Matching peak crop demands with available nutrients is particularly critical in vegetable crops as a result of their rapid growth and relatively short growing cycles (Gaskell and Smith, 2007). The uncertainty over the availability of nutrients from composts and potential for yield reductions produces doubts in the minds of many growers on how best to transition to organic high tunnel production. At issue is how to manage the tradeoffs between supplying adequate plant-available nutrients and building soil organic matter and soil quality without causing nutrient imbalances or excessive P buildup. Although growers are concerned about soil quality and want to carefully manage the soil environment in high tunnels, 45% of growers surveyed responded that they did not conduct soil tests (Knewtson et al., 2010a). Interestingly, soil quality (measured as clods, surface crusting, mineral deposition, hardpans, and particulate organic matter) in high tunnels does not appear to be adversely impacted by most growers practices (Knewtson et al., 2010b).
Compost has a strong carryover effect and yields could be expected to improve once a steady state is achieved between inputs of marginally available organic N and carryover from applications made in previous years (DeLuca and DeLuca, 1997; Endelman et al., 2010). Whether this actually occurs is debatable as a result of a potential mismatch between peak crop requirements and compost mineralization rates (Gaskell and Smith, 2007). Various organically allowable soluble fertilizers produced from plant, fish, and slaughterhouse byproducts are available, but these are very expensive and are likely as susceptible to leaching as conventional fertilizers. Many of these products provide a good source of readily available N but have the same narrowly defined N:P ratio that many composts do. Overfertilization in high tunnels can reduce plant health, increase disease or insect problems, and lead to the buildup of excessive soluble salts and nutrient levels (Magdoff and van Es, 2000; Montri and Biernbaum, 2009).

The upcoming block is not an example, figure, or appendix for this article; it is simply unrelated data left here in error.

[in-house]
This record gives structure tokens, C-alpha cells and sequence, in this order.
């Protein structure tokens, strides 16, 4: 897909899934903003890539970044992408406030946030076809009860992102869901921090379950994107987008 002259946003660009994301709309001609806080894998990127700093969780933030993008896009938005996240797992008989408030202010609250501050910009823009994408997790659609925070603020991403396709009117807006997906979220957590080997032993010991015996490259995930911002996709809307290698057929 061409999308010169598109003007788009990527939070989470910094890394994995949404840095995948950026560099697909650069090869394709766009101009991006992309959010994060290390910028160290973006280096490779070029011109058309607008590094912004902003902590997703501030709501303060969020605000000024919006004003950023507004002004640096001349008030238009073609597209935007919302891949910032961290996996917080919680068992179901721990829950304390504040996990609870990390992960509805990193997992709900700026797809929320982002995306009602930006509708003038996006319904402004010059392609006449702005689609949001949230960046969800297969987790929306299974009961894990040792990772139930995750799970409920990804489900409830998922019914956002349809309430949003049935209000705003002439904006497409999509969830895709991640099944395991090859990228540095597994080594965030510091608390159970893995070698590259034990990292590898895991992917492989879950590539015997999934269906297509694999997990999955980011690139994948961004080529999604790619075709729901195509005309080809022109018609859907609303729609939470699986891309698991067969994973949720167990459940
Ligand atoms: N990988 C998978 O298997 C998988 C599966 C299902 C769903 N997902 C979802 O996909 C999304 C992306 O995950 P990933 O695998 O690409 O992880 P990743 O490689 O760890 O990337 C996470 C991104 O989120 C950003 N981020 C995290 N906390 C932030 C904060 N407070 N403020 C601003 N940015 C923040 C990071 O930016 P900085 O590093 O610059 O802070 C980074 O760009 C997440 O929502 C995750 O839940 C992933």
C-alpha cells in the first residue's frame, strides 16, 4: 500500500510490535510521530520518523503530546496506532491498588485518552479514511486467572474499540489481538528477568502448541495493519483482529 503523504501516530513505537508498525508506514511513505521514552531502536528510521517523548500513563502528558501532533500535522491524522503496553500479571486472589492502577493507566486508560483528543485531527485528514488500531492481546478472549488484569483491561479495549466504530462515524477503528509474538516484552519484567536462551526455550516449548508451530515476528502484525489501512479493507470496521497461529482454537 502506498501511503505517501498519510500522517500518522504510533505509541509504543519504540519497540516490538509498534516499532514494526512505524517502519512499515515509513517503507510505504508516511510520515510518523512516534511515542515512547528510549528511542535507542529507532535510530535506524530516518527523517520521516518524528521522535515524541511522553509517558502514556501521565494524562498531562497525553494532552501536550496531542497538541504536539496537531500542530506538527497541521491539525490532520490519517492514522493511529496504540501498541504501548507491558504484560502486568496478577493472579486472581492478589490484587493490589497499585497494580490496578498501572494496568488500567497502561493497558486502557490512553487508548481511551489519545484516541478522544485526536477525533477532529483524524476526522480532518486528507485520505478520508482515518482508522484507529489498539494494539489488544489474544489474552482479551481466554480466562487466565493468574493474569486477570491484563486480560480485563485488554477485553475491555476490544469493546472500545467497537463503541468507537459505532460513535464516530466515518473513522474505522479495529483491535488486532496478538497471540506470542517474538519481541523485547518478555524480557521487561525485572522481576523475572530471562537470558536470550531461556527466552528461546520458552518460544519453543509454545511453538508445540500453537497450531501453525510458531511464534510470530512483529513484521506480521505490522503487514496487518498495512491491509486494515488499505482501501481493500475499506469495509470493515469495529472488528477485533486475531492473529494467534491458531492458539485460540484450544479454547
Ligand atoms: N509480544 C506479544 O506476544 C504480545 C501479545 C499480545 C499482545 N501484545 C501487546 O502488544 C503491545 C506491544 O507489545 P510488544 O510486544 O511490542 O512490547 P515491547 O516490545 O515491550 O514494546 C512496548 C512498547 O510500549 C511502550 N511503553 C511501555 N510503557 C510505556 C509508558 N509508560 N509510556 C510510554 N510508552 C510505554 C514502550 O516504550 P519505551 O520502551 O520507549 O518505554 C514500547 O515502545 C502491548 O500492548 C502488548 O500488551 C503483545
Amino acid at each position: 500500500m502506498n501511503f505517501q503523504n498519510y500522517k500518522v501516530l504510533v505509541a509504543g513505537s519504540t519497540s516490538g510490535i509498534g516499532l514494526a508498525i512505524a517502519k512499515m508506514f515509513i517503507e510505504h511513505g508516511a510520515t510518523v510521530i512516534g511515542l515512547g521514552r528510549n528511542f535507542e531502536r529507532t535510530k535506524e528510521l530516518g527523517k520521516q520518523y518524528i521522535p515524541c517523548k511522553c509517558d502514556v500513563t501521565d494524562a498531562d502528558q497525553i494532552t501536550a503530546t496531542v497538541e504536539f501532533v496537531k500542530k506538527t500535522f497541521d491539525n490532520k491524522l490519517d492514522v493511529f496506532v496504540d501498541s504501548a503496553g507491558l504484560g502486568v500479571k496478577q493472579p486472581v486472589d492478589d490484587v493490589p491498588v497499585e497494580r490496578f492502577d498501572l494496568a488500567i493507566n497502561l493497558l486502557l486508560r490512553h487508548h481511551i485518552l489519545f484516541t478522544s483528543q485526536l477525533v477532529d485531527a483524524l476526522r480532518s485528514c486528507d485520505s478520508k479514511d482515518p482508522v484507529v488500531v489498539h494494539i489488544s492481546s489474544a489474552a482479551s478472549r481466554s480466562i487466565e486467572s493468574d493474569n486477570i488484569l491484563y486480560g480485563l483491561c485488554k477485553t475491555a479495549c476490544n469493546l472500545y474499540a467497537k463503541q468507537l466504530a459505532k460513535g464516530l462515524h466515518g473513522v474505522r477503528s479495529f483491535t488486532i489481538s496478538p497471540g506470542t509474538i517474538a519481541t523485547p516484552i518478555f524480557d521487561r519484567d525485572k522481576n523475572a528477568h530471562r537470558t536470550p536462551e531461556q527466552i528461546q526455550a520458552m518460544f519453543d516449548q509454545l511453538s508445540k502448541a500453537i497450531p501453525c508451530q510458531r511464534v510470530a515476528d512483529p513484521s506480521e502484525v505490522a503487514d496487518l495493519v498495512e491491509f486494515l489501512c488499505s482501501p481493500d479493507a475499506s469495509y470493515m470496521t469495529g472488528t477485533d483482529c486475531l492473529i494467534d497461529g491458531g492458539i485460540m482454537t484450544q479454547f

Tomatoes are one of the more commonly grown fresh vegetables and widely grown in high tunnels (Carey et al., 2009; USDA-ERS, 2010). In studies comparing organic with inorganic fertilizers for the production of highly managed greenhouse tomatoes, most showed that productivity levels were similar (Kumar et al., 2007; Rippy et al., 2004) or lower than the yields from plants receiving inorganic fertilizer sources (Heeb et al., 2005, 2006). Heeb et al. (2005) noted that even with a 20% increase in total N inputs, lower yields with organic fertilizer were probably the result of insufficient nutrient supply because the availability is low and difficult to predict.
This study was initiated to compare the yields of transition organic and conventional tomatoes grown at varying N rates in unheated high tunnels and to compare crop productivity, soil quality, and soil fertility. In particular, we were interested in the economic/soil quality tradeoffs of using compost vs. commercial fertilizers in the transition to organic high tunnel production.